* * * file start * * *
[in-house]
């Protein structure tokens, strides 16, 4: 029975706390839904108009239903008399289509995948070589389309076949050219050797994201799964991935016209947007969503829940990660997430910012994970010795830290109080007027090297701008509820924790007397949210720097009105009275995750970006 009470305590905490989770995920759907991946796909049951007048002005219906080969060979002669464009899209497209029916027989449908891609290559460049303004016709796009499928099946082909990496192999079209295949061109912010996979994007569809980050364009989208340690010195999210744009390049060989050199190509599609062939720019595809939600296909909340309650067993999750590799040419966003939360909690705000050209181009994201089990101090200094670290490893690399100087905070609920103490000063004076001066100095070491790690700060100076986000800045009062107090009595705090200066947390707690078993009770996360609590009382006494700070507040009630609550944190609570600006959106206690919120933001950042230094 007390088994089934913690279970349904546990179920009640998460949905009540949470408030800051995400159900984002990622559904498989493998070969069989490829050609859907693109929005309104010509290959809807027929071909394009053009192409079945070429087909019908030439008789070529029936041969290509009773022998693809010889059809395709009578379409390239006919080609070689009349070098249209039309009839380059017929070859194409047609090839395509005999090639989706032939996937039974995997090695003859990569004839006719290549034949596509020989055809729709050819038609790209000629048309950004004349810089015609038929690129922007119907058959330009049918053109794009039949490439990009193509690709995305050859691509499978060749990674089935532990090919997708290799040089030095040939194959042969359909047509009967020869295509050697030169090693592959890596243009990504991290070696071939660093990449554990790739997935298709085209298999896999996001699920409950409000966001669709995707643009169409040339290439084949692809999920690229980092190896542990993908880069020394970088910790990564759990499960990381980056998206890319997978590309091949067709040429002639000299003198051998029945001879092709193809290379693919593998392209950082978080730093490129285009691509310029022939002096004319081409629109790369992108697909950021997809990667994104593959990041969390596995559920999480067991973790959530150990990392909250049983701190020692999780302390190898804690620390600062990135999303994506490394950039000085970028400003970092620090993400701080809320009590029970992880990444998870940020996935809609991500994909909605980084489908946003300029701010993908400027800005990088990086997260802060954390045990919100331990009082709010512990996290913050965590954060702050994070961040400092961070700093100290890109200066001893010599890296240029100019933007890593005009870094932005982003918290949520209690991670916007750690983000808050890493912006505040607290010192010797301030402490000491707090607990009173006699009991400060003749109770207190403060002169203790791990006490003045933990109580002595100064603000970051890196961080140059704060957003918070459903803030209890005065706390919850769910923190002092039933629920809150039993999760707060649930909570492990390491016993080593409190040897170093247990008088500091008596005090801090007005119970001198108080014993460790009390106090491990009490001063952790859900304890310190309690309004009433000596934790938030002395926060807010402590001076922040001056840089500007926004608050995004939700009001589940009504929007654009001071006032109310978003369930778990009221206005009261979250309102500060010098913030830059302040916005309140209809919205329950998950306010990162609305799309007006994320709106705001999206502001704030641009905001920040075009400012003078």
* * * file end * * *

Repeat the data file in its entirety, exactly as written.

[in-house]
């Protein structure tokens, strides 16, 4: 029975706390839904108009239903008399289509995948070589389309076949050219050797994201799964991935016209947007969503829940990660997430910012994970010795830290109080007027090297701008509820924790007397949210720097009105009275995750970006 009470305590905490989770995920759907991946796909049951007048002005219906080969060979002669464009899209497209029916027989449908891609290559460049303004016709796009499928099946082909990496192999079209295949061109912010996979994007569809980050364009989208340690010195999210744009390049060989050199190509599609062939720019595809939600296909909340309650067993999750590799040419966003939360909690705000050209181009994201089990101090200094670290490893690399100087905070609920103490000063004076001066100095070491790690700060100076986000800045009062107090009595705090200066947390707690078993009770996360609590009382006494700070507040009630609550944190609570600006959106206690919120933001950042230094 007390088994089934913690279970349904546990179920009640998460949905009540949470408030800051995400159900984002990622559904498989493998070969069989490829050609859907693109929005309104010509290959809807027929071909394009053009192409079945070429087909019908030439008789070529029936041969290509009773022998693809010889059809395709009578379409390239006919080609070689009349070098249209039309009839380059017929070859194409047609090839395509005999090639989706032939996937039974995997090695003859990569004839006719290549034949596509020989055809729709050819038609790209000629048309950004004349810089015609038929690129922007119907058959330009049918053109794009039949490439990009193509690709995305050859691509499978060749990674089935532990090919997708290799040089030095040939194959042969359909047509009967020869295509050697030169090693592959890596243009990504991290070696071939660093990449554990790739997935298709085209298999896999996001699920409950409000966001669709995707643009169409040339290439084949692809999920690229980092190896542990993908880069020394970088910790990564759990499960990381980056998206890319997978590309091949067709040429002639000299003198051998029945001879092709193809290379693919593998392209950082978080730093490129285009691509310029022939002096004319081409629109790369992108697909950021997809990667994104593959990041969390596995559920999480067991973790959530150990990392909250049983701190020692999780302390190898804690620390600062990135999303994506490394950039000085970028400003970092620090993400701080809320009590029970992880990444998870940020996935809609991500994909909605980084489908946003300029701010993908400027800005990088990086997260802060954390045990919100331990009082709010512990996290913050965590954060702050994070961040400092961070700093100290890109200066001893010599890296240029100019933007890593005009870094932005982003918290949520209690991670916007750690983000808050890493912006505040607290010192010797301030402490000491707090607990009173006699009991400060003749109770207190403060002169203790791990006490003045933990109580002595100064603000970051890196961080140059704060957003918070459903803030209890005065706390919850769910923190002092039933629920809150039993999760707060649930909570492990390491016993080593409190040897170093247990008088500091008596005090801090007005119970001198108080014993460790009390106090491990009490001063952790859900304890310190309690309004009433000596934790938030002395926060807010402590001076922040001056840089500007926004608050995004939700009001589940009504929007654009001071006032109310978003369930778990009221206005009261979250309102500060010098913030830059302040916005309140209809919205329950998950306010990162609305799309007006994320709106705001999206502001704030641009905001920040075009400012003078």